WHEN Czech Railways ordered a fleet of 10 Class 680 tilting trains for high speed services in August 1995 from a consortium of CKD, MSV Studénka, Fiat and Siemens, the intention was to have the first Integral unit ready for trials in late 1997. Nearly two years later, there is no sign of it, and the prospect of faster inter-city services from Praha to Berlin and Wien is rapidly receding.

Strictly speaking, there is something to see. Sitting in jigs at the CKD Dopravni Systemy works in Zlicin in the southern suburbs of Praha are the roof and floor of the first car. The bodysides are propped up nearby awaiting assembly. But nothing is happening, for CKD has halted production pending resolution of serious differences between the consortium and CD. The contract envisaged that CKD DS and MSV Studénka would assemble the bodies, Fiat would furnish bogies and tilt gear, and Siemens would supply three-voltage traction equipment and controls. Now the whole deal appears to be at stake.

According to Project Manager for the Integral at CKD DS, Ing Milan Haloun, the problems date back to the origins of the deal. When CD issued the tender, it ’had no concrete idea of the final technical solutions’. The train’s kinematic envelope had to fit the loading gauge requirements of all three railways (CD, German Railway and Austrian Federal Railways), and the trains also had to meet the regulations stipulated by the UIC for tilting trains. No less tricky was the question of installing and interfacing the signalling, safety and communications systems - each train needed five different signalling and train control systems such as Indusi and LZB for running in Germany.

As the consortium came to grips with the detailed requirements of building such complex trains for cross-border service, it became clear that production was going to be a much greater challenge than originally envisaged, both in terms of cost and expertise. With three countries involved, it was the Central European equivalent of building the cross-Channel Eurostar fleet, with the added complication of tilting.

In view of this, discussions began with CD to renegotiate the contract. The suppliers explained it would not be possible to meet the delivery schedule and to keep to the original price. Meanwhile, the difficulties had been compounded by MSV Studénka being bought by CKD Holding. This led to a decision to build all 70 bodyshells at Zlicin on a single set of jigs and then fit them out at Studénka.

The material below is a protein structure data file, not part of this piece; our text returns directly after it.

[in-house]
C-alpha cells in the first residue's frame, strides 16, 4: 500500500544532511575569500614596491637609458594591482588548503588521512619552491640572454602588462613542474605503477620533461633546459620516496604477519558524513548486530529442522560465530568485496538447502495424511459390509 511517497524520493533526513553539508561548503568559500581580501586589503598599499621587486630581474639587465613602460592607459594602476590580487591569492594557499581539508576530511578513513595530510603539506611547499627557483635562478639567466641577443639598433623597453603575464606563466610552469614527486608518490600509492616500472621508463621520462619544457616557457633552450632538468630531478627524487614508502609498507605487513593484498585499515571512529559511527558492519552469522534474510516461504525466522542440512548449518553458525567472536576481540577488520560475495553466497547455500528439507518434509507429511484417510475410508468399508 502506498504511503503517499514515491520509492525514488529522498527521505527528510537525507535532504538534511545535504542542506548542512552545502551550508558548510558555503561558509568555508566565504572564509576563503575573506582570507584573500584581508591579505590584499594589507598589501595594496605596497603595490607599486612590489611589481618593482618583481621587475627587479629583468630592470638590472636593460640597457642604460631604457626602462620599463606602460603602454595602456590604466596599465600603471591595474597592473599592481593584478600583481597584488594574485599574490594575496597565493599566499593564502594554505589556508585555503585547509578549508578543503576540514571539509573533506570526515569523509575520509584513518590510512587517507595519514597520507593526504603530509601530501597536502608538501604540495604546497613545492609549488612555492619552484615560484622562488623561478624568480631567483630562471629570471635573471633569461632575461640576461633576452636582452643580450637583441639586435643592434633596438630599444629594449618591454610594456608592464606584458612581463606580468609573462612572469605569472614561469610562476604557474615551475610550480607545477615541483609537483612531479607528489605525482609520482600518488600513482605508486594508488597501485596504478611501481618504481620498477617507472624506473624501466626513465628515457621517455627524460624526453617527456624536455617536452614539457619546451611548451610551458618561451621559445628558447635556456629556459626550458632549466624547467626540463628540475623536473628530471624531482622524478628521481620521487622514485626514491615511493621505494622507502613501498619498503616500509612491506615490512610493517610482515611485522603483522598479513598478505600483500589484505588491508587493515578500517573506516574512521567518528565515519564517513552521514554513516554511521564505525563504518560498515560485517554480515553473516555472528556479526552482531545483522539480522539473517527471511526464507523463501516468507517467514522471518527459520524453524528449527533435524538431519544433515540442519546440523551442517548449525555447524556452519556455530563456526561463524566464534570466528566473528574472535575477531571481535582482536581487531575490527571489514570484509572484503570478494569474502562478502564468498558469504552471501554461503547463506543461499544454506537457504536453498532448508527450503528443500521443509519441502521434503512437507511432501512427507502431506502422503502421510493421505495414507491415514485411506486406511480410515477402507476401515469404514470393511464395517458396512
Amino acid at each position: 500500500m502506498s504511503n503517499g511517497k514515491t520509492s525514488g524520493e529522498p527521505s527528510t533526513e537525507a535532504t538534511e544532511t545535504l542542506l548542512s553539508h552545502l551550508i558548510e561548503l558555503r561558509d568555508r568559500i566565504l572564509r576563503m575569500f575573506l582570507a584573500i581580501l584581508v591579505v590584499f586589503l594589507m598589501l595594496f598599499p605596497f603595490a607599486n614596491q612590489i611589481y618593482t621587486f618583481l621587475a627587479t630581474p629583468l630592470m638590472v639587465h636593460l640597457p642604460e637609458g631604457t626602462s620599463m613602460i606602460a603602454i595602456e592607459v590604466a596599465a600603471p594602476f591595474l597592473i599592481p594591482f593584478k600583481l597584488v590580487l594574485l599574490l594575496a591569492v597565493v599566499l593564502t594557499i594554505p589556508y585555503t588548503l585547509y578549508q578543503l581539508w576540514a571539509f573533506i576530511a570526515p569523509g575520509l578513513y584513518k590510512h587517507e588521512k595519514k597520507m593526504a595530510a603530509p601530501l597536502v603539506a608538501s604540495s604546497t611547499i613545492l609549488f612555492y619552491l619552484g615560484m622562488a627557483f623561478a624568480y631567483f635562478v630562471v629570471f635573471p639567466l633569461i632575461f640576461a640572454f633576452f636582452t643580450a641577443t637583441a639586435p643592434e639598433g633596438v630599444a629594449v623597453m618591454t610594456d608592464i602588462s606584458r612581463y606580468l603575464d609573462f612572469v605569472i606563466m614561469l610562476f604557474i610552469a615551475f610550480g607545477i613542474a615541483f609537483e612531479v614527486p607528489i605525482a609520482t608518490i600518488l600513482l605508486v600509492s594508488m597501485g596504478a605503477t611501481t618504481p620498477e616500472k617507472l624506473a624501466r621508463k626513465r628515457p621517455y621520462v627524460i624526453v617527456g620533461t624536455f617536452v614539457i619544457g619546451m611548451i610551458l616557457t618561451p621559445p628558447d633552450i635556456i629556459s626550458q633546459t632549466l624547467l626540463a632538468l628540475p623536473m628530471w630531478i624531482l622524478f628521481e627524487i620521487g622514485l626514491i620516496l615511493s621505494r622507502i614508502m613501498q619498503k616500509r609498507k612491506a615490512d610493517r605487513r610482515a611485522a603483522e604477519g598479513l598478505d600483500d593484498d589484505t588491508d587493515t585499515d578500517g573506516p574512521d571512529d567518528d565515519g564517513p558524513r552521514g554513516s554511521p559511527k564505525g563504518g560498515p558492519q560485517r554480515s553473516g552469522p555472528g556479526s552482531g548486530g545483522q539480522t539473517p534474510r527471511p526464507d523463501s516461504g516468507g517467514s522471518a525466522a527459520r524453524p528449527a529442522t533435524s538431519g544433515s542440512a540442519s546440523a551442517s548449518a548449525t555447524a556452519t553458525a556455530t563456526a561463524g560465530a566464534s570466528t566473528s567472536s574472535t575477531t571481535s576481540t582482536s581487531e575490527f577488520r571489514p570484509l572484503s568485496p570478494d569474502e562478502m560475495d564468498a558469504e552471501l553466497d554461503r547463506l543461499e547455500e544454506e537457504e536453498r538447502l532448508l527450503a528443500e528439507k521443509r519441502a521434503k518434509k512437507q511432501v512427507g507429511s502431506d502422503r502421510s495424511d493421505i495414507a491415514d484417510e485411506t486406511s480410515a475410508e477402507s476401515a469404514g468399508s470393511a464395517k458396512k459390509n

The discussions between CD and CKD quickly became mired in differences of opinion, and have never been properly concluded. At issue was the price for the trains and the delivery schedule. Late last year the order was cut from 10 sets to seven (RG 11.98 p760), with the price per set rising from KC430m to KC605m. In return for accepting this, CD wanted the supplier to take the financial risk. This proved to be a major sticking point, and earlier this year CKD’s management decided to halt work.

Haloun’s view was that ’we have invested a lot of money, and all the design work is finished, apart from the final technical details with sub-suppliers. Preparations have been made for bodyshell manufacture, with welding equipment installed and jigs ready for all subassemblies; even some electrical components have been manufactured, and Siemens has stored some equipment in Germany.’

CKD has recently sent CD a revised proposal, but the signs suggest an impasse. CD says it has met all its contractual obligations, including paying 15% in advance to the contractors. General Manager Dalibor Zeleny pointed out that CD took out a credit agreement which was not guaranteed by the state, and that this had cost it KC150m so far. ’Any normal customer would terminate the contract and ask for reimbursement.’ He said in April that CD was being asked to accept a four-year delay and a higher price, neither of which was acceptable. ’It is up to the consortium to settle it - that’s normal business.’

While Zeleny accepted that the suppliers were wrestling with technical difficulties, he pointed out that ’no-one forced them to sign’. Meanwhile, ’it is easier for us to buy conventional rolling stock.’

There exists some hope that the government may broker a compromise, but the difficulties are overshadowed by the whole future of CKD DS. With financial armageddon hanging over the company, Commercial Director Ing Petr Prochazka said in April that CKD DS was seeking a ’strategic partner’. Alstom and Siemens are both candidates.

A cabinet meeting on May 31 heard calls for state funds to help keep CKD afloat, and this led to a decision for the government to take a 52·3% share in CKD DS through the Konsolidacni bank. The rest will remain in the hands of Inpro AS, which bought CKD Holding five years ago.

Meanwhile, Vagónka Studénka has attracted the interest of Thrall Car, and negotiations were under way last month. The deal would see Studénka cease production of passenger stock, switching entirely to freight wagons with a target output of 2000 vehicles in 2000.

CAPTION: Stillborn? Design study for CD’s Integral high speed tilting trains

CAPTION: Low-floor trams and 22 five-car aluminium-bodied sets for the Praha metro await completion in the Zlícín works of CKD Dopravni Systemy